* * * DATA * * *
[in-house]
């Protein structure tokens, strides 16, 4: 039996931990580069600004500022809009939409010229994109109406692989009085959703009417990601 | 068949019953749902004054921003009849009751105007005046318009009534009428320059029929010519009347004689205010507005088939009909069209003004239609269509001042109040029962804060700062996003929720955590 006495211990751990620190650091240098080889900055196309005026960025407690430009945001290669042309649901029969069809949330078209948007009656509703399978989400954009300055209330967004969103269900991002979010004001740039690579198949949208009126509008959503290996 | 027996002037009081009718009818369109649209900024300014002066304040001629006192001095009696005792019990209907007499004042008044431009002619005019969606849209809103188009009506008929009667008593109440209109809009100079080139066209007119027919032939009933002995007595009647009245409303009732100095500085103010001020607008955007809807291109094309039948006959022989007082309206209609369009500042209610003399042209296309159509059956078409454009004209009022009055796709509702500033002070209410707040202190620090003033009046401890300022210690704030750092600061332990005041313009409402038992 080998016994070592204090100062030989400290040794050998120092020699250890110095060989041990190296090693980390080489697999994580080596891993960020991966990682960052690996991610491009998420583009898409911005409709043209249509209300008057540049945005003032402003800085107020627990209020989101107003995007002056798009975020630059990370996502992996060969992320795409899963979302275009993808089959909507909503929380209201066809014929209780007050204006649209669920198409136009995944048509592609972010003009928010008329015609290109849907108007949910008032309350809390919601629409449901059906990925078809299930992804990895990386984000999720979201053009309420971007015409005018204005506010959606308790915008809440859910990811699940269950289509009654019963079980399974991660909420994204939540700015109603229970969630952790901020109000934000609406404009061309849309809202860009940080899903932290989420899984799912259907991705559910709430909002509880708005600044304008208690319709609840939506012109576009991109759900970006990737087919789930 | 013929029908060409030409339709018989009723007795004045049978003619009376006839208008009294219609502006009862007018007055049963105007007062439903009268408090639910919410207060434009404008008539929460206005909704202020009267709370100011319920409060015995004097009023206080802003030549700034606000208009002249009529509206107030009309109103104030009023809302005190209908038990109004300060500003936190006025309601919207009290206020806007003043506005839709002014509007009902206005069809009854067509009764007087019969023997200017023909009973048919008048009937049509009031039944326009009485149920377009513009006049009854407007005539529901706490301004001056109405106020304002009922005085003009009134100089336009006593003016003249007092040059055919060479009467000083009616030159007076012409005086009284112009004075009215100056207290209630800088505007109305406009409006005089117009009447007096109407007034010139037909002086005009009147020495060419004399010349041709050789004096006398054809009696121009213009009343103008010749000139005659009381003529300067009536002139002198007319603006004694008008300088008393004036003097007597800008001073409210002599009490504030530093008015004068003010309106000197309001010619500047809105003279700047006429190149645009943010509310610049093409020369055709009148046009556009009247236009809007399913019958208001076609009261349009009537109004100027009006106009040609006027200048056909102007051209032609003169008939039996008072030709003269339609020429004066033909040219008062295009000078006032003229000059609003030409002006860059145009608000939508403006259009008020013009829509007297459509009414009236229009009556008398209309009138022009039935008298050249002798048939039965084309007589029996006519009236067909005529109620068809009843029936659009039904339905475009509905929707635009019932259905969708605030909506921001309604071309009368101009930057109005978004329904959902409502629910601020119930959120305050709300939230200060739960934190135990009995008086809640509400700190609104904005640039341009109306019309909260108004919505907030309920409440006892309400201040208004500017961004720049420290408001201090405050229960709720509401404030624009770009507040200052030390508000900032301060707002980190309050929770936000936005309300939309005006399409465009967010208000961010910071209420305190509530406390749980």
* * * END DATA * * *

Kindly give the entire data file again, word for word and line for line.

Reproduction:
[in-house]
């Protein structure tokens, strides 16, 4: 039996931990580069600004500022809009939409010229994109109406692989009085959703009417990601 | 068949019953749902004054921003009849009751105007005046318009009534009428320059029929010519009347004689205010507005088939009909069209003004239609269509001042109040029962804060700062996003929720955590 006495211990751990620190650091240098080889900055196309005026960025407690430009945001290669042309649901029969069809949330078209948007009656509703399978989400954009300055209330967004969103269900991002979010004001740039690579198949949208009126509008959503290996 | 027996002037009081009718009818369109649209900024300014002066304040001629006192001095009696005792019990209907007499004042008044431009002619005019969606849209809103188009009506008929009667008593109440209109809009100079080139066209007119027919032939009933002995007595009647009245409303009732100095500085103010001020607008955007809807291109094309039948006959022989007082309206209609369009500042209610003399042209296309159509059956078409454009004209009022009055796709509702500033002070209410707040202190620090003033009046401890300022210690704030750092600061332990005041313009409402038992 080998016994070592204090100062030989400290040794050998120092020699250890110095060989041990190296090693980390080489697999994580080596891993960020991966990682960052690996991610491009998420583009898409911005409709043209249509209300008057540049945005003032402003800085107020627990209020989101107003995007002056798009975020630059990370996502992996060969992320795409899963979302275009993808089959909507909503929380209201066809014929209780007050204006649209669920198409136009995944048509592609972010003009928010008329015609290109849907108007949910008032309350809390919601629409449901059906990925078809299930992804990895990386984000999720979201053009309420971007015409005018204005506010959606308790915008809440859910990811699940269950289509009654019963079980399974991660909420994204939540700015109603229970969630952790901020109000934000609406404009061309849309809202860009940080899903932290989420899984799912259907991705559910709430909002509880708005600044304008208690319709609840939506012109576009991109759900970006990737087919789930 | 013929029908060409030409339709018989009723007795004045049978003619009376006839208008009294219609502006009862007018007055049963105007007062439903009268408090639910919410207060434009404008008539929460206005909704202020009267709370100011319920409060015995004097009023206080802003030549700034606000208009002249009529509206107030009309109103104030009023809302005190209908038990109004300060500003936190006025309601919207009290206020806007003043506005839709002014509007009902206005069809009854067509009764007087019969023997200017023909009973048919008048009937049509009031039944326009009485149920377009513009006049009854407007005539529901706490301004001056109405106020304002009922005085003009009134100089336009006593003016003249007092040059055919060479009467000083009616030159007076012409005086009284112009004075009215100056207290209630800088505007109305406009409006005089117009009447007096109407007034010139037909002086005009009147020495060419004399010349041709050789004096006398054809009696121009213009009343103008010749000139005659009381003529300067009536002139002198007319603006004694008008300088008393004036003097007597800008001073409210002599009490504030530093008015004068003010309106000197309001010619500047809105003279700047006429190149645009943010509310610049093409020369055709009148046009556009009247236009809007399913019958208001076609009261349009009537109004100027009006106009040609006027200048056909102007051209032609003169008939039996008072030709003269339609020429004066033909040219008062295009000078006032003229000059609003030409002006860059145009608000939508403006259009008020013009829509007297459509009414009236229009009556008398209309009138022009039935008298050249002798048939039965084309007589029996006519009236067909005529109620068809009843029936659009039904339905475009509905929707635009019932259905969708605030909506921001309604071309009368101009930057109005978004329904959902409502629910601020119930959120305050709300939230200060739960934190135990009995008086809640509400700190609104904005640039341009109306019309909260108004919505907030309920409440006892309400201040208004500017961004720049420290408001201090405050229960709720509401404030624009770009507040200052030390508000900032301060707002980190309050929770936000936005309300939309005006399409465009967010208000961010910071209420305190509530406390749980």